Why We Should Pray

Second in a series of reflections on the Liturgy of the Hours.

Last week we reflected on why we can even pray to begin with. Today, I thought we could reflect on two fundamental reasons for participating in prayer. They are:

  • that we are following Christ’s command to pray;
  • and we are following His example to pray.

When I was talking with a friend about my series of reflections on the Liturgy of the Hours she commented that, from what she knows, it seems against what Jesus taught. She referred to Christ’s words in Matthew: ‘But when you pray, go into your room and shut the door and pray to your Father who is in secret; and your Father who sees in secret will reward you.[1] I pointed out to her that Christ made prayer an important part of our lives.

  • In Mark, His disciples, who had failed to drive a demon out, asked Him why they had failed – to which He replies ‘This kind cannot be driven out by anything but prayer.[2]
  • In Matthew, after Christ had entered Jerusalem, drove the money changers from the temple, and went back to Bethany He tells those around Him: ‘And whatever you ask in prayer, you will receive, if you have faith.[3]
  • Also in Matthew, we hear Christ teach His followers how to pray: ‘And in praying do not heap up empty phrases as the Gentiles do; for they think that they will be heard for their many words. Do not be like them, for your Father knows what you need before you ask him. Pray then like this: Our Father who art in heaven…[4]
  • In Luke, Christ tells us: ‘But I say to you that hear, Love your enemies, do good to those who hate you, bless those who curse you, pray for those who abuse you.[5]
  • In John, we hear Jesus tell His disciples, and us: ‘You did not choose me, but I chose you and appointed you that you should go and bear fruit and that your fruit should abide; so that whatever you ask the Father in my name, he may give it to you.[6]
  • And of course, and to anser my friend’s comments, Christ tells His followers, and us: ‘For where two or three are gathered in my name, there am I in the midst of them.[7]

Jesus teaches, indeed, commands us to pray.  He is our God, we are His faithful; His mission is ours; His teachings are our marching orders.  Work and prayer is what He calls us to – ‘Ora et Labora’ as the Benedictines will tell us. Prayer is as much a part of our work as the work itself is. In fact, work without prayer runs the very great risk of not bearing good fruit. St. Josemaría Escrivá wrote: ‘First prayer; then, atonement; in the third place, very much “in third place” – action’[8] It is through prayer that we can build the holiness of our actions; because living a life with prayer in first place our actions become prayer themselves.

But Christ does more than just teach and command us – He lives this ‘ora et labora’ as well; and so as His faithful disciples we honor the teacher by living our lives as He lived.

Throughout the Gospels we see the place prayer had in His life. From the very beginning of His public ministry, His baptism, He witnessed to the importance of prayer as we hear in Gospel of St. Luke: ‘Now when all the people were baptized, and when Jesus also had been baptized and was praying, the heaven was opened,[9]. He prayed right up to His last breath on the cross; ‘Then Jesus, crying with a loud voice, said, “Father, into thy hands I commit my spirit!” And having said this he breathed his last.[10] His whole life was prayer and work, He prayed constantly as the General Instruction of the Liturgy of the Hours mentions:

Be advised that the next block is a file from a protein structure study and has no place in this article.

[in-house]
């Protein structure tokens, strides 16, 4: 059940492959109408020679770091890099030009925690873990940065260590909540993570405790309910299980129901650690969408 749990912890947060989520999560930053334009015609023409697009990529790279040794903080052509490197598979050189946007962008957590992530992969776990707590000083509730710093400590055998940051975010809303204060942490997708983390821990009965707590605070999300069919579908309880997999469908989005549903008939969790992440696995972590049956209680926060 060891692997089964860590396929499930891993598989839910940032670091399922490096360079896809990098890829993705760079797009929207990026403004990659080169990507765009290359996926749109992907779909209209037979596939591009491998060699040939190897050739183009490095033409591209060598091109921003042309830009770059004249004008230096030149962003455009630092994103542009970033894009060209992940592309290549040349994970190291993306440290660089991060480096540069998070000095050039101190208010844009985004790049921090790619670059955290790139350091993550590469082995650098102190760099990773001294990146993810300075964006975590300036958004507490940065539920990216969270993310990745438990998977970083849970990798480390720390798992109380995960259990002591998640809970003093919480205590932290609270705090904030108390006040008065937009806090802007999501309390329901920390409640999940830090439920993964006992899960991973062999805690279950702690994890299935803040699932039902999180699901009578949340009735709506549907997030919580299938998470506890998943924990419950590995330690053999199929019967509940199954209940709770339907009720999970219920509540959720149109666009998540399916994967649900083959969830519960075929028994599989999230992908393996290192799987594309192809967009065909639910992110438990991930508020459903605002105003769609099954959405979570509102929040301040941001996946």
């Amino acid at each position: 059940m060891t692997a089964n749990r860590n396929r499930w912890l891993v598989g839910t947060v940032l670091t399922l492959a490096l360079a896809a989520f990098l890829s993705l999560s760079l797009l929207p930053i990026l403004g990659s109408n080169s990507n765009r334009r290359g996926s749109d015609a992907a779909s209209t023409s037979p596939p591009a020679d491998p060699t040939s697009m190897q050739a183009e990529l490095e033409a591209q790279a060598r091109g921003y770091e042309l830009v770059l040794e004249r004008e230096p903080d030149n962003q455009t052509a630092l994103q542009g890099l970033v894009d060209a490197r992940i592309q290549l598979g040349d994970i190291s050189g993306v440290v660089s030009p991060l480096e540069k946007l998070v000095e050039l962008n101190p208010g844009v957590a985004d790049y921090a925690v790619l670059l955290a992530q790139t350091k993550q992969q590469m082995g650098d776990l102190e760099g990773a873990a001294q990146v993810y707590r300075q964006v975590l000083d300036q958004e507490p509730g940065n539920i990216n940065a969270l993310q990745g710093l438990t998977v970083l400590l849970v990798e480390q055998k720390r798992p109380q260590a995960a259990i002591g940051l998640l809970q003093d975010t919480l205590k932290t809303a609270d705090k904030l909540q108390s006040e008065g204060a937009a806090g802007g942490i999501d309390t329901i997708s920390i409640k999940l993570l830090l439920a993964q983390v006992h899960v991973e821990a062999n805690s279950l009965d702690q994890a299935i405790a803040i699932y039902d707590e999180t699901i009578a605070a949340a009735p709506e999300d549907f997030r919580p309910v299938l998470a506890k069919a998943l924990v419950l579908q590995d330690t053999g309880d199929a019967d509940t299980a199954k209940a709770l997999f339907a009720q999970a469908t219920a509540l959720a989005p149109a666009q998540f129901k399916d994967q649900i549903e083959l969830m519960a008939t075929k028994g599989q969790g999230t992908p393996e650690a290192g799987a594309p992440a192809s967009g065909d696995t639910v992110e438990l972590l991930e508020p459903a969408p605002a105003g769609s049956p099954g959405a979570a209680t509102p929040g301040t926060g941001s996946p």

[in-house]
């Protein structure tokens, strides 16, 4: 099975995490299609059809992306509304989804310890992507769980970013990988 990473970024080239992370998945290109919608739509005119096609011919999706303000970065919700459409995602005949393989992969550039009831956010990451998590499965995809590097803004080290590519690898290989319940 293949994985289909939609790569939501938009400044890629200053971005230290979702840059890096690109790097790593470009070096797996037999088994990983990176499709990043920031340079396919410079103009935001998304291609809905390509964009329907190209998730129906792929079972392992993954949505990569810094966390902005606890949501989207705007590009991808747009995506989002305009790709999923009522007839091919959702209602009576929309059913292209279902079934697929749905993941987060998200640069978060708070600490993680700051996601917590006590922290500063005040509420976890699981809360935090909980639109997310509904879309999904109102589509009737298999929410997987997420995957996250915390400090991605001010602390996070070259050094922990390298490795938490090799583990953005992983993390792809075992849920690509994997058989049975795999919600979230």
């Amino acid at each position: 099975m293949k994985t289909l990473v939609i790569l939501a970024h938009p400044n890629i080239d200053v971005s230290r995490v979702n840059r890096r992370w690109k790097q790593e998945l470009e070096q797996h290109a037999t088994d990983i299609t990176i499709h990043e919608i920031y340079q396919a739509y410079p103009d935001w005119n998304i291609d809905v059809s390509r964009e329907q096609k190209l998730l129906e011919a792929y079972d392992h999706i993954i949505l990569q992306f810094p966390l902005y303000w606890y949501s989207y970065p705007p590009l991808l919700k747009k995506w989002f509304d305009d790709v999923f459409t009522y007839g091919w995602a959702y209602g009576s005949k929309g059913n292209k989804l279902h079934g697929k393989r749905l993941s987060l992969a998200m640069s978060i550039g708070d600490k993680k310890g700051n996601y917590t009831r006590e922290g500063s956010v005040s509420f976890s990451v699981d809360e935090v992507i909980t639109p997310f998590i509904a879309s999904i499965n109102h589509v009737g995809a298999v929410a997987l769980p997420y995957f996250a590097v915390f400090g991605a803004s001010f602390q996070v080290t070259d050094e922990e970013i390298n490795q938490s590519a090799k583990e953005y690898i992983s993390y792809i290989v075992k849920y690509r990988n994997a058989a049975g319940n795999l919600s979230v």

The work of each day was closely bound up with his prayer, indeed flowed out from it: he would retire into the desert or into the hills to pray, rise very early or spend the night up to the fourth watch in prayer to God.[11]

Again from the General Instruction of the Liturgy of the Hours:

The Gospels many times show us Christ at prayer: when his mission is revealed by the Father; before he calls the apostles; when he blesses God at the multiplication of the loaves; when he is transfigured on the mountain; when he heals the deaf-mute; when he raises Lazarus; before he asks for Peter’s confession of faith; when he teaches the disciples how to pray; when the disciples return from their mission; when he blesses the little children; when he prays for Peter.’[12]

We are right in thinking that he took part both in public prayers: in the synagogues, which he entered on the Sabbath “as his custom was;” in the temple, which he called a house of prayer; and in the private prayers that for devout Israelites were a daily practice. He used the traditional blessings of God at meals, as is expressly mentioned in connection with the multiplication of the loaves, the last supper and the meal at Emmaus. He also joined with the disciples in a hymn of praise.[13]

So when Christ teaches us to pray we should understand it with the importance that He gives it. It is paramount that our life is one of prayer. It is paramount because our Lord and God urges us to listen to Him in His teachings and follow Him in His example to us.  St. Athanasius wrote: ‘God became man so that man might become God.’[14] – prayer is a cornerstone in this interaction.

All biblical quotes are from the Revised Standard Version
[1] MT 6:6
[2] MK 9:29
[3] MT 21:22
[4] MT 6:7-9
[5] LK 6:27-28
[6] JN 15:16
[7] MT 18:20
[8] The Way #82 St. Josemaría Escrivá
[9] LK 3:21
[10] LK 23:46
[11] General Instruction of the Liturgy of the Hours (GILH) #4
[12] ibid
[13] ibid
[14] St. Athanasius (ca 298-373)


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